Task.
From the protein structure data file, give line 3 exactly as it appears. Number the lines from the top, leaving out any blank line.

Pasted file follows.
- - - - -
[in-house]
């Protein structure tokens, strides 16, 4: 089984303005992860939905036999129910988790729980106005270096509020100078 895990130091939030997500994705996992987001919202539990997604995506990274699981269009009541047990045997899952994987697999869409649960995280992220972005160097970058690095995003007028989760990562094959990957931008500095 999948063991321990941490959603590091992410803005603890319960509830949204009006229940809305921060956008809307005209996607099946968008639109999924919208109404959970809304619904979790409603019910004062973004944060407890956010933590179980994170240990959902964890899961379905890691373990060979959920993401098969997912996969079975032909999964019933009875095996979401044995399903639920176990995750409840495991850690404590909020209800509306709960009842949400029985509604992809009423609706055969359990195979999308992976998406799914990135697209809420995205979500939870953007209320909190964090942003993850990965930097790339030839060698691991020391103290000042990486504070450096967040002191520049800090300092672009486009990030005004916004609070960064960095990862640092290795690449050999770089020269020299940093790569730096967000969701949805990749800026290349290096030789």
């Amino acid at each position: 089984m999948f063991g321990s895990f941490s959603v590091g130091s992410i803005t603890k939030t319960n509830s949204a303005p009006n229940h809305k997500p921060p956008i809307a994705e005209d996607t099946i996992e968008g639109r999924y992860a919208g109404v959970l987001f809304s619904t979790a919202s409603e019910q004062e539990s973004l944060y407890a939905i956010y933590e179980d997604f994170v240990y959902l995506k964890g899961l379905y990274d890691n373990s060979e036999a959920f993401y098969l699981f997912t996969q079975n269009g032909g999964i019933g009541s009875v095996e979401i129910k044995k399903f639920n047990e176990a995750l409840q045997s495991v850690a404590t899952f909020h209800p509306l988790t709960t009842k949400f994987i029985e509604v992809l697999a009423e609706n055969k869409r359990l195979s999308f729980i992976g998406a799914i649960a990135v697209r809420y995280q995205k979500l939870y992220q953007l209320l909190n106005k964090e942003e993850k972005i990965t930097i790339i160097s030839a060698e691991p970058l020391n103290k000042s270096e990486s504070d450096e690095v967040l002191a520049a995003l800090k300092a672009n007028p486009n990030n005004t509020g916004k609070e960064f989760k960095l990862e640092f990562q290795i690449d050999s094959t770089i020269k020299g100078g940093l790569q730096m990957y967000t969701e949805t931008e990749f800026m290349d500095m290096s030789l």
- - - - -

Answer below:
């Amino acid at each position: 089984m999948f063991g321990s895990f941490s959603v590091g130091s992410i803005t603890k939030t319960n509830s949204a303005p009006n229940h809305k997500p921060p956008i809307a994705e005209d996607t099946i996992e968008g639109r999924y992860a919208g109404v959970l987001f809304s619904t979790a919202s409603e019910q004062e539990s973004l944060y407890a939905i956010y933590e179980d997604f994170v240990y959902l995506k964890g899961l379905y990274d890691n373990s060979e036999a959920f993401y098969l699981f997912t996969q079975n269009g032909g999964i019933g009541s009875v095996e979401i129910k044995k399903f639920n047990e176990a995750l409840q045997s495991v850690a404590t899952f909020h209800p509306l988790t709960t009842k949400f994987i029985e509604v992809l697999a009423e609706n055969k869409r359990l195979s999308f729980i992976g998406a799914i649960a990135v697209r809420y995280q995205k979500l939870y992220q953007l209320l909190n106005k964090e942003e993850k972005i990965t930097i790339i160097s030839a060698e691991p970058l020391n103290k000042s270096e990486s504070d450096e690095v967040l002191a520049a995003l800090k300092a672009n007028p486009n990030n005004t509020g916004k609070e960064f989760k960095l990862e640092f990562q290795i690449d050999s094959t770089i020269k020299g100078g940093l790569q730096m990957y967000t969701e949805t931008e990749f800026m290349d500095m290096s030789l």